Employees of certain religious institutions, which can include religious schools, congregations, and faith-based nonprofit organizations, are sometimes confronted with a “morals clause” in their employment agreements. In the context of a religious employer-employee relationship, these clauses may seek to regulate an employee’s off-duty conduct to conform to a religious doctrine and its moral and ethical code. A recent story on National Public Radio’s All Things Considered explored the controversial decision of Bishop O’Dowd High School, a Catholic school in Oakland, CA, to add a morals clause to its teachers’ contracts. The program discussed how students, parents, teachers, and administrators viewed the provision and its impact on the community. Although not the primary focus of the story, the program briefly touched on a possible repercussion of morals clauses in the aftermath of the Supreme Court’s 2012 decision regarding the “ministerial exception” in employment law. This interesting relationship between morals clauses and the ministerial exception is worth further discussion.
In Hosanna-Tabor Evangelical Church & School v. EEOC, the Supreme Court unanimously upheld the validity of the ministerial exception, a common law doctrine that prevents “ministers” from suing religious employers in federal and state courts for breaching anti-discrimination and other employment laws. As previously discussed in our July 6, 2012 post on Hosanna-Tabor, the Supreme Court declined to provide a specific definition or test to determine if a particular employee constituted a “minister” within the meaning of the exception. The Court instead employed a totality of the circumstances analysis to this determination, thereby tasking lower courts with making a case-by-case decision on who constitutes a minister. Courts around the country have found that the term “minister” for the purposes of the exception extends beyond traditional pulpit clergy to include other employees of religious institutions such as teachers, music directors, and administrators. Notably, in Hosanna-Tabor, the Court found that a fourth grade teacher at a Lutheran School was a minister because she was held out as one, received religious training for her position, and her job duties put her in a role where she was conveying the Church’s message.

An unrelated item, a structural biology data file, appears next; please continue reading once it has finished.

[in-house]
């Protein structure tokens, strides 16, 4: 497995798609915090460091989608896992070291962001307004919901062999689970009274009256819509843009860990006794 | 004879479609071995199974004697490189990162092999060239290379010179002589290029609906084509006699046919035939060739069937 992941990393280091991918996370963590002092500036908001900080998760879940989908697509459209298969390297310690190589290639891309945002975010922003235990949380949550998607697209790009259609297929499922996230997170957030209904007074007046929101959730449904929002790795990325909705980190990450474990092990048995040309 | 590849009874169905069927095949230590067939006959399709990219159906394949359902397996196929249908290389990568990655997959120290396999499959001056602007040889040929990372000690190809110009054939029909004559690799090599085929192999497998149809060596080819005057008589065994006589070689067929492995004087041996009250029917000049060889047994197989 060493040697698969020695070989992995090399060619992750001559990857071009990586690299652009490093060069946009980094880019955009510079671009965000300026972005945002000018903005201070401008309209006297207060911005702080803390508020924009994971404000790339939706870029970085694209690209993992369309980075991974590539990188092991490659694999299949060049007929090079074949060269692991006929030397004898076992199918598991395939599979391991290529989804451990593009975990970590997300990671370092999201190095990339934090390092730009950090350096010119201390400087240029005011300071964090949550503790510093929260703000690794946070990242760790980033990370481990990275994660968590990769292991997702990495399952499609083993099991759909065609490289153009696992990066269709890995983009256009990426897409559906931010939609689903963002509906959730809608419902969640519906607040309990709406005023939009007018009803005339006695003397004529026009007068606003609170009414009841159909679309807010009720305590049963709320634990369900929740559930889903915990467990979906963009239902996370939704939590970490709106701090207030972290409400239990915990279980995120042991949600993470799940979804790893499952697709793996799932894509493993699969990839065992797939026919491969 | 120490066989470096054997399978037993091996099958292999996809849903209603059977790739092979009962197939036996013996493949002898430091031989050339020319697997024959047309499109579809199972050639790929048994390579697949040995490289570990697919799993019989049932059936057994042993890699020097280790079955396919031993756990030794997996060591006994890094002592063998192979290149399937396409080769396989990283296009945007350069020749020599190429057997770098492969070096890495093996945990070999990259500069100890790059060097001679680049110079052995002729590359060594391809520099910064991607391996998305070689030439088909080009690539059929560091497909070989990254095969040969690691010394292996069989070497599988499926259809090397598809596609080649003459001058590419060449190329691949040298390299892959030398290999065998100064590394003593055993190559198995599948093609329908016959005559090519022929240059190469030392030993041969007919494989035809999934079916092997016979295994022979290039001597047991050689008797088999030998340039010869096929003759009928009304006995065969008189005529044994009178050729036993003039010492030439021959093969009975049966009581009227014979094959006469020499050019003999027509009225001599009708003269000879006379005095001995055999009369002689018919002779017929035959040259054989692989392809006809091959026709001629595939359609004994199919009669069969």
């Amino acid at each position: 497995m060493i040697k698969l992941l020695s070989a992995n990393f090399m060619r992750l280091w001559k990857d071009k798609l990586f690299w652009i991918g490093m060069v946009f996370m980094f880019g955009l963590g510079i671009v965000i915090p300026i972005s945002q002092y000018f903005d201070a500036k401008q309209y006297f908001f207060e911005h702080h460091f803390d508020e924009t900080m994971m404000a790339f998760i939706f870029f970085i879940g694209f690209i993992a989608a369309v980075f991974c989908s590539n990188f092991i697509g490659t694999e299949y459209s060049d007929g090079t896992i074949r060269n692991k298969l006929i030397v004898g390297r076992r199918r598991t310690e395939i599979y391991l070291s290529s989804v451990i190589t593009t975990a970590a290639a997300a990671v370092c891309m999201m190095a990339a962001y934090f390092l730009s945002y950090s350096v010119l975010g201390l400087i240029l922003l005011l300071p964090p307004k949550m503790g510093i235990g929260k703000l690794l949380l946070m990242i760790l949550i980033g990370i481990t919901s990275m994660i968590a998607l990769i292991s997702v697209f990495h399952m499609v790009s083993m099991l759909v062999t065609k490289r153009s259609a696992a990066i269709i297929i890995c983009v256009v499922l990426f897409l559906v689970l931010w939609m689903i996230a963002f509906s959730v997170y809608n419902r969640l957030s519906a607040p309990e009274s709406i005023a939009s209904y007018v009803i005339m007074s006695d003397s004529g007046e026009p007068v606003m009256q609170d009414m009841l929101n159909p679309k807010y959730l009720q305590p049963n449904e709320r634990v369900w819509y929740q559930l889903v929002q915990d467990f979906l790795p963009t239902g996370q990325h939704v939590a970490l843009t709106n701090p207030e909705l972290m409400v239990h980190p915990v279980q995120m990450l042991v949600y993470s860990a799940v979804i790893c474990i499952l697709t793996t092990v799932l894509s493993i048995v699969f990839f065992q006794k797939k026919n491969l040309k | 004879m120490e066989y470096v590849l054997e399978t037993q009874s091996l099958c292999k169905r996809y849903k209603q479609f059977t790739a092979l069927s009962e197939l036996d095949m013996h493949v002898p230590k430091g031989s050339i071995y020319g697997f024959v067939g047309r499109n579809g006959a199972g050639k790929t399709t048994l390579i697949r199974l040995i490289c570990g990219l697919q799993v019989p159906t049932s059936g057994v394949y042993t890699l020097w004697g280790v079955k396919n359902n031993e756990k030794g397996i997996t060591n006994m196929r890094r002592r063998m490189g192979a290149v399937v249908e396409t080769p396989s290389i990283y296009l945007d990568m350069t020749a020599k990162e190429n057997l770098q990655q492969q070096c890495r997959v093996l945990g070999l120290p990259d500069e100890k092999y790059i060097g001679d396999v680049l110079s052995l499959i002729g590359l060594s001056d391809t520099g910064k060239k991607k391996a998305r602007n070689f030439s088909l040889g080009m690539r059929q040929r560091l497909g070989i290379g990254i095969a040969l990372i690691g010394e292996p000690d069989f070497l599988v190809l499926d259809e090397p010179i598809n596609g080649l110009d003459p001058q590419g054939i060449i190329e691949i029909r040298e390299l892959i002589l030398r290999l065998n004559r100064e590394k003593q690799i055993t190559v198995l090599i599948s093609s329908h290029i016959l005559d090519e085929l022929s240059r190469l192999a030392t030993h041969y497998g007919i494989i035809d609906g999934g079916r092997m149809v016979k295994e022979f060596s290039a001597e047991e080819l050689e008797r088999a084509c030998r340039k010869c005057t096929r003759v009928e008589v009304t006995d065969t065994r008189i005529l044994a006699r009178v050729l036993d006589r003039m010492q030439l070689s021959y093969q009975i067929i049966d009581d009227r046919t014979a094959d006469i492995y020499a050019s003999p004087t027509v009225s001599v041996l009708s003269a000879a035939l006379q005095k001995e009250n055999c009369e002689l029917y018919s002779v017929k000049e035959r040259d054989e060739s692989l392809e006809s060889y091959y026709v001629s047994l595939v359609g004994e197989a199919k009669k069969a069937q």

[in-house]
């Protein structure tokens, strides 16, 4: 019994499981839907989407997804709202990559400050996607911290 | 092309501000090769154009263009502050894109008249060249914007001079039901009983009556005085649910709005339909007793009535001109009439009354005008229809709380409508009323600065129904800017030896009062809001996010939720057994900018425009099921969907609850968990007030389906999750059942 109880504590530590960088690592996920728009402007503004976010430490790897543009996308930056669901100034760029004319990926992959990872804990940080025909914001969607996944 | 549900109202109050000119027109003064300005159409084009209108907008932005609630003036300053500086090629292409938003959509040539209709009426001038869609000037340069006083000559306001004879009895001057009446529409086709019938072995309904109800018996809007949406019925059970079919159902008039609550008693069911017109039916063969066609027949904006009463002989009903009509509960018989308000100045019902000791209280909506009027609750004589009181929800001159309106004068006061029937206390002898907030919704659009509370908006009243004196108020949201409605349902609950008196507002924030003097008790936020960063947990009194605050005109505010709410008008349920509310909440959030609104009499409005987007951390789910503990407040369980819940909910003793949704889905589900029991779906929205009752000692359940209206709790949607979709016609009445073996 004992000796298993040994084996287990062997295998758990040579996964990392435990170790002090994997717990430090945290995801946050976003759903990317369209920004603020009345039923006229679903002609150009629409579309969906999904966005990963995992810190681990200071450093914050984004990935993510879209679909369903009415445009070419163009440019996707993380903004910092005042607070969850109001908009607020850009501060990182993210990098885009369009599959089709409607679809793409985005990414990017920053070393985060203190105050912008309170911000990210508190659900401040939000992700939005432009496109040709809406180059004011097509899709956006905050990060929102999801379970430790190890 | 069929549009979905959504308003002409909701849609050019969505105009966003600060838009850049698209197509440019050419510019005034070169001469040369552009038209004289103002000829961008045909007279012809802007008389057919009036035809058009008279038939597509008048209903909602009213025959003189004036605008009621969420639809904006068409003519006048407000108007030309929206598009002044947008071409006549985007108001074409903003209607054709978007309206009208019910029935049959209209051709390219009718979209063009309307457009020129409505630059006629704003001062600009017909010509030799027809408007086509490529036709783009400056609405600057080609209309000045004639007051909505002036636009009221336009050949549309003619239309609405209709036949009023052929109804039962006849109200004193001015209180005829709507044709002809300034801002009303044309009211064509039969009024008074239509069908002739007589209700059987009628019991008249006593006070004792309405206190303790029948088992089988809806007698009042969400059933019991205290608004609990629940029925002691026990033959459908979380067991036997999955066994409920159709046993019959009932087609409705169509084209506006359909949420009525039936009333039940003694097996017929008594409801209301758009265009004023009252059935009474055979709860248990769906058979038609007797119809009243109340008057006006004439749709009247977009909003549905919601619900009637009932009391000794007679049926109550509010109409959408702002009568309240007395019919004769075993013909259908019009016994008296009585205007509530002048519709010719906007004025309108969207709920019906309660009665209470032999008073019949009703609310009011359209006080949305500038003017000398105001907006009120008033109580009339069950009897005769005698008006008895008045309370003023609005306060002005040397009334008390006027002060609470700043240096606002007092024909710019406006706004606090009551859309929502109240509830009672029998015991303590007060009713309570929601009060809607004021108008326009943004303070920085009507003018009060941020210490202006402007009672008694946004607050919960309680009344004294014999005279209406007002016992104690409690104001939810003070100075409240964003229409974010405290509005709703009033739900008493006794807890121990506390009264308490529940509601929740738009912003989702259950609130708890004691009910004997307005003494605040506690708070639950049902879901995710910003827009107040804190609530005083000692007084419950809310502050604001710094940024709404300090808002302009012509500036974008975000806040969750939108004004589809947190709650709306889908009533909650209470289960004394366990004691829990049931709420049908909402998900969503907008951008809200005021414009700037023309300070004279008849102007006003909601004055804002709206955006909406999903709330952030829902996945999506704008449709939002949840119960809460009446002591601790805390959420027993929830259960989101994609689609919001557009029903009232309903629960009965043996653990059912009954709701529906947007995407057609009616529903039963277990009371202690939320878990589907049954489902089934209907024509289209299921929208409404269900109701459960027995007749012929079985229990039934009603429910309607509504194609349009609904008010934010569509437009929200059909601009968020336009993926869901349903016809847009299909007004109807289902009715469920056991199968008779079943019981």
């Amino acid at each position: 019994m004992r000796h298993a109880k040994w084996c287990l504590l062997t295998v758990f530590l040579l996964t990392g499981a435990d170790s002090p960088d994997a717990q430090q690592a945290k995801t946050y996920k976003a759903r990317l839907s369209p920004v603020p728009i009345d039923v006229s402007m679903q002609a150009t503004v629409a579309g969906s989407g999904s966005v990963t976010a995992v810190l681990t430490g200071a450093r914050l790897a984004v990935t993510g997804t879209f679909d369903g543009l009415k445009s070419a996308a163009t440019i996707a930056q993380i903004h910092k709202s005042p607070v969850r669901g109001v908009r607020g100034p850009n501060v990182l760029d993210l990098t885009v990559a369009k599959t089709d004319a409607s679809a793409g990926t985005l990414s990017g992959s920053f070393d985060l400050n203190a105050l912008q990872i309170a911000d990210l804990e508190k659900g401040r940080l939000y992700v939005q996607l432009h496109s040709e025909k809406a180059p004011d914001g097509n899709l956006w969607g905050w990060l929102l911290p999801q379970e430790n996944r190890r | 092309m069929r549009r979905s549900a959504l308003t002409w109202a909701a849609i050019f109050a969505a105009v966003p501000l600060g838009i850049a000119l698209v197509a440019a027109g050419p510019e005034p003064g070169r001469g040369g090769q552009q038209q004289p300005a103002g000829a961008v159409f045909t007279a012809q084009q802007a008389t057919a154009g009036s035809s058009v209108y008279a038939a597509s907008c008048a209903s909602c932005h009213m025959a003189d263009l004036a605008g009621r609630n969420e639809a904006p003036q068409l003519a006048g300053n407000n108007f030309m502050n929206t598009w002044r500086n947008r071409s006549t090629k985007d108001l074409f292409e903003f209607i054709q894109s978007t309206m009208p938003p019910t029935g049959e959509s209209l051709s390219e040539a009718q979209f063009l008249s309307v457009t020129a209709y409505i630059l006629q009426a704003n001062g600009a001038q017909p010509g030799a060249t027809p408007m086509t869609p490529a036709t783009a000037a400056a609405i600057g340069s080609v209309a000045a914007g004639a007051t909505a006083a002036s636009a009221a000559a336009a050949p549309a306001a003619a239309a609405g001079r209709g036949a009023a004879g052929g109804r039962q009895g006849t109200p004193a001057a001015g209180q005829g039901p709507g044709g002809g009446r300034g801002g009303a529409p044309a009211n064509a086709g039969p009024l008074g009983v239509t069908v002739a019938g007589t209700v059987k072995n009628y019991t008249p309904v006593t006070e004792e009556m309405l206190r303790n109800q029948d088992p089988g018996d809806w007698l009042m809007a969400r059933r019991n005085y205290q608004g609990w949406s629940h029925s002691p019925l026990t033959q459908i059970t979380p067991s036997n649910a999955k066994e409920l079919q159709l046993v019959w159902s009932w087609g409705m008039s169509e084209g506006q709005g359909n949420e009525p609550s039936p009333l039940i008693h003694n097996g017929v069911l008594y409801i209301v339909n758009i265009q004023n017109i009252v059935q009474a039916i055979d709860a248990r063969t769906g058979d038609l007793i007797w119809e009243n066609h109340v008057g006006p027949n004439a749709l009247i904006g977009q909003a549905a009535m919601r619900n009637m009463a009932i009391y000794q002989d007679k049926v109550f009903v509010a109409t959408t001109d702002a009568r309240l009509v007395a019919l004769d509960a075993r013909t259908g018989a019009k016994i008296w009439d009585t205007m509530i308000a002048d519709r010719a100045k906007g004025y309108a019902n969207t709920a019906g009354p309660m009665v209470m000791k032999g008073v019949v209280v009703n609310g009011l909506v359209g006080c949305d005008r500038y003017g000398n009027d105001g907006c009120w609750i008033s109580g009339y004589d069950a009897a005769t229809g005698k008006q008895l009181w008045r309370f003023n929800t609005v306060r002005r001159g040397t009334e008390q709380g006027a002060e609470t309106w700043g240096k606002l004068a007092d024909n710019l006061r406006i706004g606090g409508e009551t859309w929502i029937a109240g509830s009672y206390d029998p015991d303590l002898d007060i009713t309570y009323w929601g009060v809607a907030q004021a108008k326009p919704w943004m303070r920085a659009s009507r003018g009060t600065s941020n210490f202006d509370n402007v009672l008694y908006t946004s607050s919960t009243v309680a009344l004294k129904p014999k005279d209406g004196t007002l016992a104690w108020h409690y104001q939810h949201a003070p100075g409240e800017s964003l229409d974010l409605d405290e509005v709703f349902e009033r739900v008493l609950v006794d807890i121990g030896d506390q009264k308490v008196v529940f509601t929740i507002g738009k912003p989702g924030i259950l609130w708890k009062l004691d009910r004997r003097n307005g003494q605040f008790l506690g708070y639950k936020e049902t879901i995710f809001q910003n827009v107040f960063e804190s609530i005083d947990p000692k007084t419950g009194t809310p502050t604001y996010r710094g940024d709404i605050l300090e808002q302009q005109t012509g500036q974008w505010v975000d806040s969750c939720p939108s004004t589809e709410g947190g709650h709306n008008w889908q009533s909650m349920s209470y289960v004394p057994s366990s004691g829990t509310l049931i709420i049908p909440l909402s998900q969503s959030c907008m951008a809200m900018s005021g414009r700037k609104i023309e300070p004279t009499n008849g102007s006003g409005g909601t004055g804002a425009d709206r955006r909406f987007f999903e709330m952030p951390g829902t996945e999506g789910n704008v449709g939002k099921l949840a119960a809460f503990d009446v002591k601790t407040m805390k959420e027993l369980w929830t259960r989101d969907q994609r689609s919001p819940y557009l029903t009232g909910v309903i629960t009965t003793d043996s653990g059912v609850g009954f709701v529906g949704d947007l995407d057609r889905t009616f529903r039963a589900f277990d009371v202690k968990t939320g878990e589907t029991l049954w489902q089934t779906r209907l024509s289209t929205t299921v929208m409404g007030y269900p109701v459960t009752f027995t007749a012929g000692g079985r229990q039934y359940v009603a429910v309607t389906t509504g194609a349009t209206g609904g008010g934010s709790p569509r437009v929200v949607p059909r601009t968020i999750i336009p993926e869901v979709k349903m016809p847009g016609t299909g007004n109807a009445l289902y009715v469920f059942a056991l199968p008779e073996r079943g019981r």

When an individual signs off on a morals clause such as the one required at Bishop O’Dowd High School, that employee ultimately agrees – as a condition of employment – to conform his or her behavior to a religious moral and ethical code. If an employment dispute arises between that employee and his or her religious employer, a court may consider this agreement to live according to a religious code in determining whether the ministerial exception applies and if the suit is barred from federal or state court. Although agreeing to a morals clause may not be enough in of itself to establish that an employee is a “minister” within the meaning of the exception, it could help tilt the scales in the employer’s favor. Employees of religious institutions should be aware of this possible repercussion before agreeing to a morals clause.